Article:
Google Analytics is Google’s powerful, free measurement tool. Once you have put Analytics code on your website, Google will start reporting activity to and on your website. The key reporting areas are: Audience, Acquisition, Behaviour and Conversion.  In short, this tells us where visitors come from what you looking at any website and whether they have succeeded in achieving goals (see next point).

4. Google Analytics 2

Once you install Google Analytics it is critical that you find out whether visitors are doing what you expect them to do. This could include buying from you, getting in touch with you, watching a video or even subscribing to an e-mail newsletter. Basically, you need to sort out your conversions. Here’s a neat video from Google which explains a little more about goals. Don’t forget that Google also offers a Google Analytics Academy, where you can hone your skills for free. We also offer a Google Analytics course.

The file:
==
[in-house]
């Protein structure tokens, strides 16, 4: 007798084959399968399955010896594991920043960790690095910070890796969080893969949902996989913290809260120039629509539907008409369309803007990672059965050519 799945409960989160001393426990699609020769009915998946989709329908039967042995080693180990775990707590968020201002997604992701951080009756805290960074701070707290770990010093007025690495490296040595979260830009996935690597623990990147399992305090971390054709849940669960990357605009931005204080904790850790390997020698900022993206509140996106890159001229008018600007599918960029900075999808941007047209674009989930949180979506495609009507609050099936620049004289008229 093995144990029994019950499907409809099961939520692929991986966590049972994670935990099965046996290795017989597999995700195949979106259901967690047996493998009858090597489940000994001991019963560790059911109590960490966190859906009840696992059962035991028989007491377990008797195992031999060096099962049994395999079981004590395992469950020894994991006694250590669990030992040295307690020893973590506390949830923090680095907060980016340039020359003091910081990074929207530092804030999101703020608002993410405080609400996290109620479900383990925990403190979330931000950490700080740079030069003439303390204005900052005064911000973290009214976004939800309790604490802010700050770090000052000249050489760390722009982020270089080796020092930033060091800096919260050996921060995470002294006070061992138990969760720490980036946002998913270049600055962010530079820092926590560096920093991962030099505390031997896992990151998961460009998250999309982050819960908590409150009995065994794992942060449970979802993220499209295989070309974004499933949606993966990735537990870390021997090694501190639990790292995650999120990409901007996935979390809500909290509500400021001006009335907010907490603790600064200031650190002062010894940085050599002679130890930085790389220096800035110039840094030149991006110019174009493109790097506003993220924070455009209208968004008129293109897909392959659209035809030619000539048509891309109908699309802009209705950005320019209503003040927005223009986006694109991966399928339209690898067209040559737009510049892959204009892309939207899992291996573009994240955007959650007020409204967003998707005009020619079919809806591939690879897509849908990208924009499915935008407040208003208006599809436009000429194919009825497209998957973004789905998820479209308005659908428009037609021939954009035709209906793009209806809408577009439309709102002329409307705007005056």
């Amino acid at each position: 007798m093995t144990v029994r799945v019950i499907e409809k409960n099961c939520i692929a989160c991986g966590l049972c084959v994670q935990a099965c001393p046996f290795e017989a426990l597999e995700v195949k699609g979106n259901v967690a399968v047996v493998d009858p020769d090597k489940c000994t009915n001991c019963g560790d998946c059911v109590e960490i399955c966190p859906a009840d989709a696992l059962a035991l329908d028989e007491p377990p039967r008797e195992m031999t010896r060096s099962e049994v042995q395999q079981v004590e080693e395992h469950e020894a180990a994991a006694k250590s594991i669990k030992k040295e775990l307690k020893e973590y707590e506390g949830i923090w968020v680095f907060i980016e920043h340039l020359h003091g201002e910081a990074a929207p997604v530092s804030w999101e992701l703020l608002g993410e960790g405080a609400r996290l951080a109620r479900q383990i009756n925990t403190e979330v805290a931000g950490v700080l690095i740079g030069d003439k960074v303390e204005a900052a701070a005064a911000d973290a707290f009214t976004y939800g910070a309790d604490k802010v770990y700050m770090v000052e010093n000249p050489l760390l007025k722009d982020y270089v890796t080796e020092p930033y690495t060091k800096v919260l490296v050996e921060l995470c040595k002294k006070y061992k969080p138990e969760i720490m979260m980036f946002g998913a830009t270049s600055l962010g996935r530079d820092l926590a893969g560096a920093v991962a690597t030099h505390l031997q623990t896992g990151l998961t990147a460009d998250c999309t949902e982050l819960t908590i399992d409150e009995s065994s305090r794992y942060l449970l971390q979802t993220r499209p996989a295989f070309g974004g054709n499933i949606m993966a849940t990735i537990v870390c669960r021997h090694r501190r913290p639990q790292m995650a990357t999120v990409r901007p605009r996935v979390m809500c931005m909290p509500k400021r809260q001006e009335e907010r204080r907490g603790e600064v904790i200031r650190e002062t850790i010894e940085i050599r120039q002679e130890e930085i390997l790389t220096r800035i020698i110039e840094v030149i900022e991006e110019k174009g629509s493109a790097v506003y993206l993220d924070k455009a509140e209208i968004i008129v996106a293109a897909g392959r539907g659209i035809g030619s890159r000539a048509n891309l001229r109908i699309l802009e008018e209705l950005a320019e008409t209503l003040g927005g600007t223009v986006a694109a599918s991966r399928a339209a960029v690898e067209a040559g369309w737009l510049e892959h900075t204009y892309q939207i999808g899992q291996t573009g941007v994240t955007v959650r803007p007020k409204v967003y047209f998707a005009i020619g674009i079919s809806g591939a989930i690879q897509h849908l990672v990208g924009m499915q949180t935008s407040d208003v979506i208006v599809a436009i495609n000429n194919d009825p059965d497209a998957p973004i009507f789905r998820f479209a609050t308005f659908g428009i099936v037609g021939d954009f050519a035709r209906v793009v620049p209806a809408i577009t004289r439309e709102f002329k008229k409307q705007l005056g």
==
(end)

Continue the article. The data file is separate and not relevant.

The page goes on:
5. Google Search Console

Having added Google Analytics you can now turn your attention to adding Google Search Console. The process is simple – once logged into Google analytics, navigate over to Search Console (Google it and log in) and add your website URL into the dashboard. Having verified the website, you can now make use of this tool. Not only does Search Console let you view Google search queries (even integrating into Analytics) but it also shows search position and impressions. It lets you highlight information such as events and check broken site links, amongst other things.

6. Google My Business